Riley's gaze went to the shell fragment sitting in the footlocker. He folded the letter, put it in the envelope, slid it into the stack, and chose another letter. Then another. And another, and another, until he could no longer deny it:

Spike was Graham's boyfriend. His significant other. His 'buddy.' Worse, it was obvious by the letters that they had been in love.

Riley dropped his head into his hands and groaned. "Graham, you idiot, what did you do?"

Graham had never mentioned he was involved with anyone, let alone Hostile 17. Riley knew he should be pissed that his supposed best friend would keep such a secret, but he could understand why Graham had. Aside from the whole hostile aspect, 'Don't ask, don't tell' was in full effect, especially in a small unit such as theirs.

Still... Spike?? When had Graham met the chipped moron? How did they get together? Why did they get together? And what about Buffy? Riley thought the defanged vampire had a thing for his ex-girlfriend.

Riley realized he would never know the answers to the questions flying through his brain. Graham was dead, and Riley would not learn how an Initiative soldier and a hostile demon had fallen in love.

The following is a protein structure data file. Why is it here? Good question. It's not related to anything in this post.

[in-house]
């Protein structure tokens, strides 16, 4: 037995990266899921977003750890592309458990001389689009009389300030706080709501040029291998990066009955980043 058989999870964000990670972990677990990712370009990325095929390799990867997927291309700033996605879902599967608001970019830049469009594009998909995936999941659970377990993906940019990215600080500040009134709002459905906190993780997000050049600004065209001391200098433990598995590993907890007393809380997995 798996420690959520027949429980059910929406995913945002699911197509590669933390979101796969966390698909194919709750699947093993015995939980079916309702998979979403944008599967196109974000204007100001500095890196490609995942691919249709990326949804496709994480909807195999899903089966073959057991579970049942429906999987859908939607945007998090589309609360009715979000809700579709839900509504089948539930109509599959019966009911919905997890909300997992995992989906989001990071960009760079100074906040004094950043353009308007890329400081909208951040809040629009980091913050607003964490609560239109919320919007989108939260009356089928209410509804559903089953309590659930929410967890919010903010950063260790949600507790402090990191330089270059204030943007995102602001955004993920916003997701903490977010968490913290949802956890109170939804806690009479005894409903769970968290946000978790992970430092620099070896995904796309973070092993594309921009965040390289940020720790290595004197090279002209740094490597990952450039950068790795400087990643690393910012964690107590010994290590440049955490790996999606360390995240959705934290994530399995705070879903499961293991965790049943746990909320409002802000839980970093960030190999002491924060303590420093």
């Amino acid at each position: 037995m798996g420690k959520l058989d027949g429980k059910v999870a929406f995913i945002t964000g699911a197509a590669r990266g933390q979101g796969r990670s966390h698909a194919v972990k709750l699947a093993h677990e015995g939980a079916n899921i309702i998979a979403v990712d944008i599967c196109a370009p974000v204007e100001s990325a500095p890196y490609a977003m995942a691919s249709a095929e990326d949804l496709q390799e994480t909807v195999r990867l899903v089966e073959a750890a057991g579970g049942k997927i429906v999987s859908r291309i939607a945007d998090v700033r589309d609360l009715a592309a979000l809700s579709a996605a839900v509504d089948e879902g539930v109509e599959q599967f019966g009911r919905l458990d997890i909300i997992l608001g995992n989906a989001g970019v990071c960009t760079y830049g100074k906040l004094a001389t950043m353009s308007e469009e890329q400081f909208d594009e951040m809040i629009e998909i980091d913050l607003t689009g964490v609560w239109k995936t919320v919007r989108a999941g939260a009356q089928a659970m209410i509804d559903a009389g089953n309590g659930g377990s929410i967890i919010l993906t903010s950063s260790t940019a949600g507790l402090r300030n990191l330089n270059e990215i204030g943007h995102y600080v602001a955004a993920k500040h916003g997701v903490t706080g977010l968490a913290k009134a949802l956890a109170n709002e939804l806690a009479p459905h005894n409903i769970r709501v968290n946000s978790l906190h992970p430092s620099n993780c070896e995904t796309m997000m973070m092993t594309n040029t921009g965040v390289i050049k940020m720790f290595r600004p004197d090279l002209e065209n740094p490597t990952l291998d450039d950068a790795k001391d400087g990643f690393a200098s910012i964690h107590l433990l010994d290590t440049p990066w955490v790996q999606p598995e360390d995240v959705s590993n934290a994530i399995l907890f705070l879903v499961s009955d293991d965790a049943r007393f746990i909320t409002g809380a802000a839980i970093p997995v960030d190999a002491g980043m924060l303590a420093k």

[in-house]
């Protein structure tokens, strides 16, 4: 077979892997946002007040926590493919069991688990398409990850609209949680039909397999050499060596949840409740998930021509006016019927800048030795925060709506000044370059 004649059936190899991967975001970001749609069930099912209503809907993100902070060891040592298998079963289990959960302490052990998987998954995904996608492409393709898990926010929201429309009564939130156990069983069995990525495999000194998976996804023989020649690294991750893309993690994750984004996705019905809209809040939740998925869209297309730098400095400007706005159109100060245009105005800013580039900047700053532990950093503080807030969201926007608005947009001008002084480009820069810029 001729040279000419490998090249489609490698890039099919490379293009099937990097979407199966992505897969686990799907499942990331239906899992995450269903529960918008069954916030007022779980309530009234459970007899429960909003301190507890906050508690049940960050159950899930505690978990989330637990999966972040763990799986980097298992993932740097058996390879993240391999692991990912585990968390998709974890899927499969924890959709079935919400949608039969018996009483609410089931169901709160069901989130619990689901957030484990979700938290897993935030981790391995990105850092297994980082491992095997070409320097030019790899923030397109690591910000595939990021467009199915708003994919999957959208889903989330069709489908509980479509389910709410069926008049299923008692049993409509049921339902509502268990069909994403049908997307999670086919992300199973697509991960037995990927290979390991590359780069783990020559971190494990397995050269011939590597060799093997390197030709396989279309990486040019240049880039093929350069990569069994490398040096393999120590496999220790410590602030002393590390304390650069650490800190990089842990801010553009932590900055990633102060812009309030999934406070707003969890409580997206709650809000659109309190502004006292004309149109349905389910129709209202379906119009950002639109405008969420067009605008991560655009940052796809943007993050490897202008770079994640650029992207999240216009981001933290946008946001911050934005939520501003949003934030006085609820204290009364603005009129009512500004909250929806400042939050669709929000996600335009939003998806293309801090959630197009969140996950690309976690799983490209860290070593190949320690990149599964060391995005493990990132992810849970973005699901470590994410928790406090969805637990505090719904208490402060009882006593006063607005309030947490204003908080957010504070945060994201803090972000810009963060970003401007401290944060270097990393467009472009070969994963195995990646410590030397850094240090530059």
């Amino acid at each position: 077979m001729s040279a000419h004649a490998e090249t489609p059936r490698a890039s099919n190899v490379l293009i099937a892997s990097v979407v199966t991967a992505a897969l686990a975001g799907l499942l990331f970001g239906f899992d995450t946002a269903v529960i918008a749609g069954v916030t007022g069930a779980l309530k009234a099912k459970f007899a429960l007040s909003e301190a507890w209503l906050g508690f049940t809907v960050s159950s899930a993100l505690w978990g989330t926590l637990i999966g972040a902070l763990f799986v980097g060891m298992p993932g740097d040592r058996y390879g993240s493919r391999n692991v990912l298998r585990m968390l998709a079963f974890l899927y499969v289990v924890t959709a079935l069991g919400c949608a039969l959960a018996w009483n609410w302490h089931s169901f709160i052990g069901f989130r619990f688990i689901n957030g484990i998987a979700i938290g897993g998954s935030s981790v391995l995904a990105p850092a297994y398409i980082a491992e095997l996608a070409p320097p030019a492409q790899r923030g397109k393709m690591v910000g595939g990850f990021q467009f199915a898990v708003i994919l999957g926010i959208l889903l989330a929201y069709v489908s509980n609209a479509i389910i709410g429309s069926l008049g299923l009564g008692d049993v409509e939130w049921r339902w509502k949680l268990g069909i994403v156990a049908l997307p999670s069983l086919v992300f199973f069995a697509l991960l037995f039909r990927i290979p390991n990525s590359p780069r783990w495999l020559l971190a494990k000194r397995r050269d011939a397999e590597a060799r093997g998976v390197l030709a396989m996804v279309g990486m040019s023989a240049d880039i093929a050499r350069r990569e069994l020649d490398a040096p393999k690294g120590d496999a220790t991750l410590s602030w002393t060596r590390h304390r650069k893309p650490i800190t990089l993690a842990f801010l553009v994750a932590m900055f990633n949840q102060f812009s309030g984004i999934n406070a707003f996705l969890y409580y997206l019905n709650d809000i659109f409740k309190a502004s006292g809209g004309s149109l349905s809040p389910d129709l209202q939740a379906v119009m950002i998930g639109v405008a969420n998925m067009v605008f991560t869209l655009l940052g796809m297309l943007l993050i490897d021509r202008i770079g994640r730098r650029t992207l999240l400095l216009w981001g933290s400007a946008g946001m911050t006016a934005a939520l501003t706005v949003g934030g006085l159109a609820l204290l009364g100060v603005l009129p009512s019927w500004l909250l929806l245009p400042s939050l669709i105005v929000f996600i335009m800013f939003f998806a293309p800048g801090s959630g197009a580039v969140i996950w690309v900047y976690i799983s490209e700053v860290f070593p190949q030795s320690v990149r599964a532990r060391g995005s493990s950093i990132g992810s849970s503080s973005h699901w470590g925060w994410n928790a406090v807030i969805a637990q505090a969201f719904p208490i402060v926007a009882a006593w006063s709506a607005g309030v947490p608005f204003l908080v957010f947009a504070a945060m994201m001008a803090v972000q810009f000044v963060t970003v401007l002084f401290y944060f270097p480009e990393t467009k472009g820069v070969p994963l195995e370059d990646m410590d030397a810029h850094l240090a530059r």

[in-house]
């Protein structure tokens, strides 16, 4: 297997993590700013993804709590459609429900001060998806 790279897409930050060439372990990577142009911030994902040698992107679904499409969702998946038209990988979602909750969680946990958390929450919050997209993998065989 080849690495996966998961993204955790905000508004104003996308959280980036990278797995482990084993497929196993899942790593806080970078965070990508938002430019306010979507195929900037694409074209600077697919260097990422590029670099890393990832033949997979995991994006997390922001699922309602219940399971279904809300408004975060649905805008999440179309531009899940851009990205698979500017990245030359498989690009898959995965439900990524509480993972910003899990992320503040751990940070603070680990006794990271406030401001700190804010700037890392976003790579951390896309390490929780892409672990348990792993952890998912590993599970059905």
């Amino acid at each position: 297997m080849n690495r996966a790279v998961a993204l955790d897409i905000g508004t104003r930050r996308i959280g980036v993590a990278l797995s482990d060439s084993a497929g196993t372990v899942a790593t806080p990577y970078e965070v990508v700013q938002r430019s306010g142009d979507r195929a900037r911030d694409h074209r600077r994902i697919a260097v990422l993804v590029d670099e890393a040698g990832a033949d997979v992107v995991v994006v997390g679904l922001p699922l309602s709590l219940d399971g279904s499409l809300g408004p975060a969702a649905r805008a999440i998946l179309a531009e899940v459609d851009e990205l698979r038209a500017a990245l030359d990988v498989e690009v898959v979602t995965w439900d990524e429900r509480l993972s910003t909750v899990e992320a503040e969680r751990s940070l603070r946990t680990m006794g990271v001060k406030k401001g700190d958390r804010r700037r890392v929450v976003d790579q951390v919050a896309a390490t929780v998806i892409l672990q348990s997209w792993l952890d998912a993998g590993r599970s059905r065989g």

Pushing his turmoil aside, Riley retrieved another manila envelope, wrote Spike's name on it, and put the letters and shell fragment inside. Riley split the dogtags into two separate chains and put one in the envelope for Graham's parents, the other in the envelope for Spike. That done, all that was left to look through was Graham's wallet.

Somehow, Riley knew he'd find a hidden picture of Graham and Spike. The picture was actually a small caricature of the two, like the ones drawn at amusement parks. Graham's face was very square, and Spike had super-exaggerated cheekbones and anime eyes. In the drawing, Spike was sitting in front of Graham, with Graham's hands clasped around the vampire's waist. A conjoined thought bubble rose above their head, which read: "I can't believe I'm doing this."

Riley refolded the caricature and added it to the envelope for Spike. The only other thing in the wallet pertaining to Graham's relationship with Spike was a phone number, which Riley recognized as Rupert Giles's. But Riley had already decided that he would be making a trip to Sunnydale to break the news to Spike. Aside from telling Graham's parents, it was the least he could do for his fallen friend.

*****

In full dress uniform, Riley entered the Magic Box in Sunnydale, California, and stopped in the doorway. The sun coming through the window was hot on his back. Above his head, the bell announced his presence in the store. Four people gathered at the counter turned in his direction, and he nodded in greeting. "Hello."